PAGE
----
Tech Tips for the Day: Gmail Fix, Doo.net

If you really hate the new Gmail compose interface ...
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1) Gmail de-lobotomization. The Gmail design team is constantly coming up with fritterware "improvements" to the system's look and feel. In the face of most of the changes, all you can do is sigh and adapt. Or switch to a more formal email front-end, like Outlook, Thunderbird, Entourage, Apple Mail, and so on.

But there does seem to be some recourse against the latest Gmail change, the shrinking and dumbing-down of the Compose window that became mandatory not long ago. You can follow the instructions shown at Ghacks, a German site run by Martin Brinkmann. The site tells you how to download and install a Chrome extension that restores the previous Gmail look. (The fix works only in Chrome.) Follow the instructions on this site exactly, since there are tricks involved for both downloading and then installing the extension. It's conceivable that the extension has some undesirable side effect, but in using it for a while I haven't run into any problems, and Brinkmann has a track record of sound advice. Take a look, and thanks to reader DS for the lead. 

2) The unusual Doo.net. This is turning out to be German-software day. A new indexing and retrieval system called Doo has come out from a small startup company based in Bonn. It works on five major platforms -- the latest versions of Windows and Mac, plus iPhone, iPad, and Android -- and at the moment is free.  

Doo is designed to parse, categorize, organize, and retrieve documents of all sorts in a more intelligent way than existing indexers. A minor example: it automatically comes up with a list of all duplicate files on your computer or your cloud storage areas, with the option to delete all the redundant ones. (Hundreds of them, in my case.)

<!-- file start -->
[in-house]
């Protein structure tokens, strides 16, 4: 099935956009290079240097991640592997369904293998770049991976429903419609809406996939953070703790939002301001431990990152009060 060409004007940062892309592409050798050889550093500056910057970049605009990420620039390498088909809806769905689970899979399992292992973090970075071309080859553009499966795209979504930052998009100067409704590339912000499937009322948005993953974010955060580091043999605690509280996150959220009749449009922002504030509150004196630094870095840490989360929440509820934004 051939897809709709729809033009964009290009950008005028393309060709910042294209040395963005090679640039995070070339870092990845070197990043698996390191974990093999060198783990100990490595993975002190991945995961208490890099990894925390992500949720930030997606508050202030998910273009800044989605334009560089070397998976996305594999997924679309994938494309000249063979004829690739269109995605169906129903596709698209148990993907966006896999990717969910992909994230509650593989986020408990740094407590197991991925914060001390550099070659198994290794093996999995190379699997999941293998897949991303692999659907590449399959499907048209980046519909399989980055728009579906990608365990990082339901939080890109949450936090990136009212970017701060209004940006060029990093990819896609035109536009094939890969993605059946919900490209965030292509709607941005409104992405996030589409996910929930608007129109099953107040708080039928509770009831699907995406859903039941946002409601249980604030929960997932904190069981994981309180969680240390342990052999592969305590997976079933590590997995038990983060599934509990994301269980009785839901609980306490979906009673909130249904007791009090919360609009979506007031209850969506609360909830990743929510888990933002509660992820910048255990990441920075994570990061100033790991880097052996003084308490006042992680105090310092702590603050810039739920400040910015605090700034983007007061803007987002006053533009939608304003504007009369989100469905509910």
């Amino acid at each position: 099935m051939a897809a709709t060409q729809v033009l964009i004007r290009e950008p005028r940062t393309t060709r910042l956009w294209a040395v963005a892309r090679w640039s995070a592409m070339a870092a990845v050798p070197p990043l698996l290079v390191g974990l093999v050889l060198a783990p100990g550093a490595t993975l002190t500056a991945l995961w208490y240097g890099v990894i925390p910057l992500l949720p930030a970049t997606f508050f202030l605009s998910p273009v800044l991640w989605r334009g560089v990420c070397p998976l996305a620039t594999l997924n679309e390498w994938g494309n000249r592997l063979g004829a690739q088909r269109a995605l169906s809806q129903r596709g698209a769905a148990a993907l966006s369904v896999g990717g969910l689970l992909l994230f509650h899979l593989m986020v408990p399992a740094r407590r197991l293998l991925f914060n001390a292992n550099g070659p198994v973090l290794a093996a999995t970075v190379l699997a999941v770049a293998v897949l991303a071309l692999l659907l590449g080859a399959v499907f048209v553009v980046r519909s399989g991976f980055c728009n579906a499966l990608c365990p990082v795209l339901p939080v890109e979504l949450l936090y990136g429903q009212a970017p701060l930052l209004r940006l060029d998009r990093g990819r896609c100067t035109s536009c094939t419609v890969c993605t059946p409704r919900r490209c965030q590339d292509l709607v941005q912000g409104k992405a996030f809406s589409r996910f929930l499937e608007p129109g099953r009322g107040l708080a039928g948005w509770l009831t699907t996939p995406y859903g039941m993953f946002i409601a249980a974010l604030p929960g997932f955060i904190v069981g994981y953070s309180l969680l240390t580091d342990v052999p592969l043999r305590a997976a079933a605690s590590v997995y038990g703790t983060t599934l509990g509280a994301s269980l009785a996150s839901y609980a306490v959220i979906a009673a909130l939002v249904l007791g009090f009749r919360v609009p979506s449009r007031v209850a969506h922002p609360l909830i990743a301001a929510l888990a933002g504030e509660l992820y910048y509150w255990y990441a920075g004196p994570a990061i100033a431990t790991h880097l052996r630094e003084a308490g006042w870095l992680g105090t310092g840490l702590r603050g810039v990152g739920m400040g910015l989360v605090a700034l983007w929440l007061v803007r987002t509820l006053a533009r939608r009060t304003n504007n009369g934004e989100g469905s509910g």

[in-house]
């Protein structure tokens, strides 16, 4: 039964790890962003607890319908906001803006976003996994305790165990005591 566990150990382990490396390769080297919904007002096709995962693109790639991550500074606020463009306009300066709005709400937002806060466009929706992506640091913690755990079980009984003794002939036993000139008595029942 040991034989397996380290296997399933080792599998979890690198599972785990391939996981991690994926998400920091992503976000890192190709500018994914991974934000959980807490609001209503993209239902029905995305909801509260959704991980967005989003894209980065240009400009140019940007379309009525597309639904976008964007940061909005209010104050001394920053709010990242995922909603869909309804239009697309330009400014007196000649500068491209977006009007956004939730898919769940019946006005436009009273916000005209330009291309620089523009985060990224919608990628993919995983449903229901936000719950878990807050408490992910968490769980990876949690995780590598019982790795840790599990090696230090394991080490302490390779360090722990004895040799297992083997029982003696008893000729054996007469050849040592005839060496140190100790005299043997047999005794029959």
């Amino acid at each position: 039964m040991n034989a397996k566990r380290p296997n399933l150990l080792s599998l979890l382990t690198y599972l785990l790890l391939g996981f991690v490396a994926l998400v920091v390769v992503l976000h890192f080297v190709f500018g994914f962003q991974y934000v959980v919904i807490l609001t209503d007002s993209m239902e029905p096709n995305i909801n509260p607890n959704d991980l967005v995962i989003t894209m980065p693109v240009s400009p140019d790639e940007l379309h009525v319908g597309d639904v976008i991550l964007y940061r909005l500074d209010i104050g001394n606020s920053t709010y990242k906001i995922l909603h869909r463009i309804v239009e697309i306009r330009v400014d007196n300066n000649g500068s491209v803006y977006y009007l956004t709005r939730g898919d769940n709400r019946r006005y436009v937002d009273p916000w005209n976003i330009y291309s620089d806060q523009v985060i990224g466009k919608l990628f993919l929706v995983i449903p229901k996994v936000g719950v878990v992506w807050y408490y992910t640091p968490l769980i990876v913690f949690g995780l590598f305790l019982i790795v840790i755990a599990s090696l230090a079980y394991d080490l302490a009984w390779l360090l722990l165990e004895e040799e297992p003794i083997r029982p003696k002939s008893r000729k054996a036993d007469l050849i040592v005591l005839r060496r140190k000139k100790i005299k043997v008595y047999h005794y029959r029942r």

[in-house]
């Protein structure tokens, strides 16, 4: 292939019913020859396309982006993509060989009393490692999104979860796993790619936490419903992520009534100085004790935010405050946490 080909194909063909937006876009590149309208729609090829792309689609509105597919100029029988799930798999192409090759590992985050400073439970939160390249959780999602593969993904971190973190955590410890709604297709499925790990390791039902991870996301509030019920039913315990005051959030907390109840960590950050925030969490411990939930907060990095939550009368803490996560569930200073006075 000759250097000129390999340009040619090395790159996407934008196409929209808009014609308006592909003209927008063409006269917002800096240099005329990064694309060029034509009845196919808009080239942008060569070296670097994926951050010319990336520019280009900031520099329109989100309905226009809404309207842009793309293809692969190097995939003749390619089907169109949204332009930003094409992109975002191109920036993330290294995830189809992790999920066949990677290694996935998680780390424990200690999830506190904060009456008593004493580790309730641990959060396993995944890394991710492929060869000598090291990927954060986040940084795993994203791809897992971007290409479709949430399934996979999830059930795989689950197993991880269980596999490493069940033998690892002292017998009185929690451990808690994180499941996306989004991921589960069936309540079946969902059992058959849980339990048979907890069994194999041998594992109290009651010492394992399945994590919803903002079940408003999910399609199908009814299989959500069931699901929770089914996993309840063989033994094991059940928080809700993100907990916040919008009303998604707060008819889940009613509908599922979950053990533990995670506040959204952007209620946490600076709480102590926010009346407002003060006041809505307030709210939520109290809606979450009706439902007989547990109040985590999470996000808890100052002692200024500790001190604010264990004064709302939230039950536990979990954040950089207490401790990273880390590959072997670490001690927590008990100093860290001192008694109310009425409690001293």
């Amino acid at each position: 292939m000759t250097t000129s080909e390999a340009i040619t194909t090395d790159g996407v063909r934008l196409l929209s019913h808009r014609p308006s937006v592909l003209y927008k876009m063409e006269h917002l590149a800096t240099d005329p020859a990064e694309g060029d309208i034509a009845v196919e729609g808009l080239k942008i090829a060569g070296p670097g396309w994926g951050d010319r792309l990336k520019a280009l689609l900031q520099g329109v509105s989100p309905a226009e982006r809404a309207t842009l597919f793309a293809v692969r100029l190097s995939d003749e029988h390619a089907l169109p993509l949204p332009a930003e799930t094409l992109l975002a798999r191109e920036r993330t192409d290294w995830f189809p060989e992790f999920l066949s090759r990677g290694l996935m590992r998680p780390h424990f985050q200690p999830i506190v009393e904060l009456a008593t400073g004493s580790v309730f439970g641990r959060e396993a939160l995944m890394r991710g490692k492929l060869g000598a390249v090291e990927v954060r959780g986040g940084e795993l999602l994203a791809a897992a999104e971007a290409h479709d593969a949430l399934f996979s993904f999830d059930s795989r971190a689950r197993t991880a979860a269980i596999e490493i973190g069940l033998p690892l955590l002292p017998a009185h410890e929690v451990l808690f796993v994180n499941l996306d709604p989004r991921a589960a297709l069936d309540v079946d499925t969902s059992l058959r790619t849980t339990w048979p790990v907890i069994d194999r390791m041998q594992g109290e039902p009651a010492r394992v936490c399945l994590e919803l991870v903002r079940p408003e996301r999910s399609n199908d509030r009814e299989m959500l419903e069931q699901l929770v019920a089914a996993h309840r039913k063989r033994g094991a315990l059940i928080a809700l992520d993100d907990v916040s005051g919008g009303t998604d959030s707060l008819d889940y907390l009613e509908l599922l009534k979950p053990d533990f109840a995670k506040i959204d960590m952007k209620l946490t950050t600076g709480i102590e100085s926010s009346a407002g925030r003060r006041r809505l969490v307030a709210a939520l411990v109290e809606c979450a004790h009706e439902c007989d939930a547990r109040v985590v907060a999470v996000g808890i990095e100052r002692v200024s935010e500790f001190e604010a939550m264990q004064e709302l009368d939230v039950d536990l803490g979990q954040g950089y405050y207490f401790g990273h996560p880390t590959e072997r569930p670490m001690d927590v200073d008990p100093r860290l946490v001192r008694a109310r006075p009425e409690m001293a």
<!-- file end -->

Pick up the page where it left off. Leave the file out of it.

Like other "interesting" programs in their nascent phase, I find this one both intriguing and somewhat puzzling. But I have installed it on my MacBook Air (which is now my standard workplace computer -- I connect it to a big display and nice keyboard when I'm at home) and on my iPad and Android phone as well. I find myself using it a little more each day. Give it a look too. 

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James Fallows is a national correspondent for The Atlantic and has written for the magazine since the late 1970s. He has reported extensively from outside the United States and once worked as President Carter's chief speechwriter. His latest book is China Airborne. More

James Fallows is based in Washington as a national correspondent for The Atlantic. He has worked for the magazine for nearly 30 years and in that time has also lived in Seattle, Berkeley, Austin, Tokyo, Kuala Lumpur, Shanghai, and Beijing. He was raised in Redlands, California, received his undergraduate degree in American history and literature from Harvard, and received a graduate degree in economics from Oxford as a Rhodes scholar. In addition to working for The Atlantic, he has spent two years as chief White House speechwriter for Jimmy Carter, two years as the editor of US News & World Report, and six months as a program designer at Microsoft. He is an instrument-rated private pilot. He is also now the chair in U.S. media at the U.S. Studies Centre at the University of Sydney, in Australia.

Fallows has been a finalist for the National Magazine Award five times and has won once; he has also won the American Book Award for nonfiction and a N.Y. Emmy award for the documentary series Doing Business in China. He was the founding chairman of the New America Foundation. His recent books Blind Into Baghdad (2006) and Postcards From Tomorrow Square (2009) are based on his writings for The Atlantic. His latest book is China Airborne. He is married to Deborah Fallows, author of the recent book Dreaming in Chinese. They have two married sons.

Fallows welcomes and frequently quotes from reader mail sent via the "Email" button below. Unless you specify otherwise, we consider any incoming mail available for possible quotation -- but not with the sender's real name unless you explicitly state that it may be used. If you are wondering why Fallows does not use a "Comments" field below his posts, please see previous explanations here and here.
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